Take stock of basic eligibility requirements, including the following:
- Credit rating: Varies, but many lenders will want you to have a credit score of 650 or higher.
- Annual income: Varies, but may be as low as $12,000+ annually or as high as $25,000+ annually.
- Credit history: You will usually need a credit history for at least 1 year to qualify.
- Debt-to-income ratio: You’ll usually need a debt-to-income ratio (DTI) of 43% or lower.
Additional eligibility criteria include the following:
- Active chequing or savings account.
- Over the age of 18, or the age of majority in your province or territory.
- Canadian citizen or permanent resident.
- Regular source of income.
6. Compare providers and read the fine print
The way to find the best personal loan for you is to decide what you want and then to compare all of your options to make sure you’re getting a competitive deal.
When comparing lenders side-by-side, ask yourself the following questions:
- How much is this lender charging in APR?
- How much is this lender charging in fees? How does this compare to other similar loans?
- Does this lender provide me with the option to pay off some or all of my loan ahead of schedule without incurring any fees or penalties?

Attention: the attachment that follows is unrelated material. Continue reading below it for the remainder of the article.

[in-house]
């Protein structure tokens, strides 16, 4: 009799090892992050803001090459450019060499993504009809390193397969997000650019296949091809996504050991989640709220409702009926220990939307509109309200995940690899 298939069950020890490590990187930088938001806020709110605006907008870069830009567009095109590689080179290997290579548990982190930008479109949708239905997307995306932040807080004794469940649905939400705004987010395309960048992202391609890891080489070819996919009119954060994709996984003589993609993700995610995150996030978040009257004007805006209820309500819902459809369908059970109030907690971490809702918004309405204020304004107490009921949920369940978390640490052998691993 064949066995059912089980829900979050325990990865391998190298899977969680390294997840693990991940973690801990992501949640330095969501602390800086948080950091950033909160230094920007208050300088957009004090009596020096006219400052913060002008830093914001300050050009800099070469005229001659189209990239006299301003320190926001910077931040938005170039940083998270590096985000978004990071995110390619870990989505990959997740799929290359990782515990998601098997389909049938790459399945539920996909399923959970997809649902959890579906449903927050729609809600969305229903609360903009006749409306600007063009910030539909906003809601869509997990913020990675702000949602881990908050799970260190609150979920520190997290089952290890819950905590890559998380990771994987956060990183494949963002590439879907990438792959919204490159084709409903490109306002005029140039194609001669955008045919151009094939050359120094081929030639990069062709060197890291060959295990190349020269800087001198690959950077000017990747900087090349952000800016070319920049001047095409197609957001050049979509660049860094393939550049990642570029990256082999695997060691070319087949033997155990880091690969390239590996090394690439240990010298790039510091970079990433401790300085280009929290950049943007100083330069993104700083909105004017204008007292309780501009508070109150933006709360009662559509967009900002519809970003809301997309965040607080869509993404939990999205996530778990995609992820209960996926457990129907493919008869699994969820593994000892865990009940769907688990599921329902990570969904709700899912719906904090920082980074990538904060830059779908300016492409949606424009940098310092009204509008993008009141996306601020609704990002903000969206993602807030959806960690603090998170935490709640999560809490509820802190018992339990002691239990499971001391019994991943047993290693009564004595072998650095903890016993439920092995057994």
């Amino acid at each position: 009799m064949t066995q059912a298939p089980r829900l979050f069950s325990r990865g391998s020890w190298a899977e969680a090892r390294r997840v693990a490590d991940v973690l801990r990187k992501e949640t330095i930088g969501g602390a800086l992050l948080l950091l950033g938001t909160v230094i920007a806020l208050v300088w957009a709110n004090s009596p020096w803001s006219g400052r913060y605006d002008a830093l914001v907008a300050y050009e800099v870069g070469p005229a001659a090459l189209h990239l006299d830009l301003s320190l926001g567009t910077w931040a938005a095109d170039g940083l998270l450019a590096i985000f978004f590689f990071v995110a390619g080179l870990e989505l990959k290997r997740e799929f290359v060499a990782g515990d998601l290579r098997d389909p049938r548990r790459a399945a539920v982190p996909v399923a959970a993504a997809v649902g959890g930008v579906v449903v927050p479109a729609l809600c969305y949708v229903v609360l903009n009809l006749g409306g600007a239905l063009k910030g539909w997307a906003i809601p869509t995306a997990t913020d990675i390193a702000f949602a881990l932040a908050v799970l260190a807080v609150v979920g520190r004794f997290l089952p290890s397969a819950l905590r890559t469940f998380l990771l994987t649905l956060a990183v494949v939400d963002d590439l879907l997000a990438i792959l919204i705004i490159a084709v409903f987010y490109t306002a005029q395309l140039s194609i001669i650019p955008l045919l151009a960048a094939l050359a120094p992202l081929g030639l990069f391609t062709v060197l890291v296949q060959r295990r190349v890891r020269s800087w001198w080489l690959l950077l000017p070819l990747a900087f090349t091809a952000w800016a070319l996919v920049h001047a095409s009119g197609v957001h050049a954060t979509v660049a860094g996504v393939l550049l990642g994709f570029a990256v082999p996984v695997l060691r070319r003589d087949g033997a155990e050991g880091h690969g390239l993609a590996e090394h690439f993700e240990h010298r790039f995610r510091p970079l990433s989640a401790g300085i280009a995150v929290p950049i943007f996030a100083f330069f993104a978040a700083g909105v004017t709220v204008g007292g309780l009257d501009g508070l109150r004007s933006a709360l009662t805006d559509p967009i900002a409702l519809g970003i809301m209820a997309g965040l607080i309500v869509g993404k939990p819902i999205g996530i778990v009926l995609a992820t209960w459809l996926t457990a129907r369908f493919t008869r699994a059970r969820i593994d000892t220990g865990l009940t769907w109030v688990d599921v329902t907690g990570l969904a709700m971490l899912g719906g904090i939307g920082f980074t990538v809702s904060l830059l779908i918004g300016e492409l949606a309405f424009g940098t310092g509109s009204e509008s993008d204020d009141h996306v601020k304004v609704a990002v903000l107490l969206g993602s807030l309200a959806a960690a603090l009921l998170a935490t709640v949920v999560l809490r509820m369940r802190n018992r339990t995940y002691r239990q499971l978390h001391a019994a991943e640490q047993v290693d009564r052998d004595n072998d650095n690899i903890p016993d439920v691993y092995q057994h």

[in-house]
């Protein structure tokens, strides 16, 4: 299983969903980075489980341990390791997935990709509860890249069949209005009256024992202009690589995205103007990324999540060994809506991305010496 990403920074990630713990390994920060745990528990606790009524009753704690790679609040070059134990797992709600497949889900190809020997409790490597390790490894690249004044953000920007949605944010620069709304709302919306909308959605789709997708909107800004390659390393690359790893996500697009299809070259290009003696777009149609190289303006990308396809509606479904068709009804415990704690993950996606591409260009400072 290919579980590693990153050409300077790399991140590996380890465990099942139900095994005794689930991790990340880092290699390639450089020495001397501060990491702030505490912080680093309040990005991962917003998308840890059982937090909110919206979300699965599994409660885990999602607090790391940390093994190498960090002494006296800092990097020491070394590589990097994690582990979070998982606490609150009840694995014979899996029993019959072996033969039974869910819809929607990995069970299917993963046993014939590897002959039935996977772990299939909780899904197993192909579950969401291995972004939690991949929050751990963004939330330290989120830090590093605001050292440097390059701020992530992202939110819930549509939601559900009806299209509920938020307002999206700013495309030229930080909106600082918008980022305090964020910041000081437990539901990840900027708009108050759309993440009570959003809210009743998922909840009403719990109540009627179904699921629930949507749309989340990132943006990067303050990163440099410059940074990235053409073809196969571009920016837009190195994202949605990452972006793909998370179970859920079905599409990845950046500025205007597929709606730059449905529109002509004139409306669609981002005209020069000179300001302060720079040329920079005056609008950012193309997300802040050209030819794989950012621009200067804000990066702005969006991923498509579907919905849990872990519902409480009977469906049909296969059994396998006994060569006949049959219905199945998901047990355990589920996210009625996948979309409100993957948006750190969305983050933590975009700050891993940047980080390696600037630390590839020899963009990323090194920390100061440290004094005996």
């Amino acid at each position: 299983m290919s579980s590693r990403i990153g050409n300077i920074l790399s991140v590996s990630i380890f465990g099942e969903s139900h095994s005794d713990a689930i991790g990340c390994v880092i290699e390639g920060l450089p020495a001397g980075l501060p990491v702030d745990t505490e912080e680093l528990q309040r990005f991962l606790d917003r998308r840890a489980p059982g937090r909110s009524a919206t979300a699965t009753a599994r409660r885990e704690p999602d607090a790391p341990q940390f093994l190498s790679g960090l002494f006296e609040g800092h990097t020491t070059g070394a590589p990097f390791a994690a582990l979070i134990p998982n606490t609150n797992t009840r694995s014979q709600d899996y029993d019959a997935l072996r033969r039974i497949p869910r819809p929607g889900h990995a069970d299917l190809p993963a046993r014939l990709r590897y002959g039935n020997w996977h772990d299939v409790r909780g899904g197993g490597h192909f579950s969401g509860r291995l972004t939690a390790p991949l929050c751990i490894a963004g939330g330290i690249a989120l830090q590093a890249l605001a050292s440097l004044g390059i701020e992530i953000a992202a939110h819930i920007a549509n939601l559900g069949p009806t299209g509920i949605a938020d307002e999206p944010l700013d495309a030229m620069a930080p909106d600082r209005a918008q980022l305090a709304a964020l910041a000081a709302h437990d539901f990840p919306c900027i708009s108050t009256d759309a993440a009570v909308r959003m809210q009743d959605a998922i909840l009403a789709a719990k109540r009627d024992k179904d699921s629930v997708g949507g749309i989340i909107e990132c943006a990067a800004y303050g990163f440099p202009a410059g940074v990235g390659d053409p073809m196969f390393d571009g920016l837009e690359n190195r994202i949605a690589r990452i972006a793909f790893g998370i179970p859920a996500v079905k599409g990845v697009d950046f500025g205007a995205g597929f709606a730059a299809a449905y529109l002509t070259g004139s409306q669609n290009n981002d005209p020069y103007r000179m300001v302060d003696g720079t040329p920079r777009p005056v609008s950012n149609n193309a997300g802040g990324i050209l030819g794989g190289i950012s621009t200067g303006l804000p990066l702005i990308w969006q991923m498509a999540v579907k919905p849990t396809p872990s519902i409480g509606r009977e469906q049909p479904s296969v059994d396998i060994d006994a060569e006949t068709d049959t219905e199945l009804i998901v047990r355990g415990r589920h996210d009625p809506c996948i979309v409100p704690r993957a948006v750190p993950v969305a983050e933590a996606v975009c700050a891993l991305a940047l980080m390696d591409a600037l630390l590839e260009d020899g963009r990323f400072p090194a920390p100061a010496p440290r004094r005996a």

- Does this lender provide me with perks like skipping a payment once a year?
You should also be on the lookout for red flags that could indicate a scam. You’ll want to make sure your lender is registered in your province or territory and has plenty of business information available so you can rest assured you aren’t giving your banking details to a fake company.
How can I apply for a personal loan with bad credit or no credit?
If you have bad credit or no credit history at all, don’t rule yourself out. You can still apply for a personal loan with bad credit, and you still have viable options to apply for a personal loan with no credit, too.
Here’s what to keep in mind before you apply for a personal loan with bad credit to ensure you’re putting your best foot forward:
Applying for a personal loan with bad credit is a lot like applying for an ordinary personal loan. However, you might have to work a little harder to find the best deal. You’ll need to emphasize these steps in the loans process:
What happens after I apply?
The application process may vary slightly from lender to lender, but generally they all follow a format similar to the one above.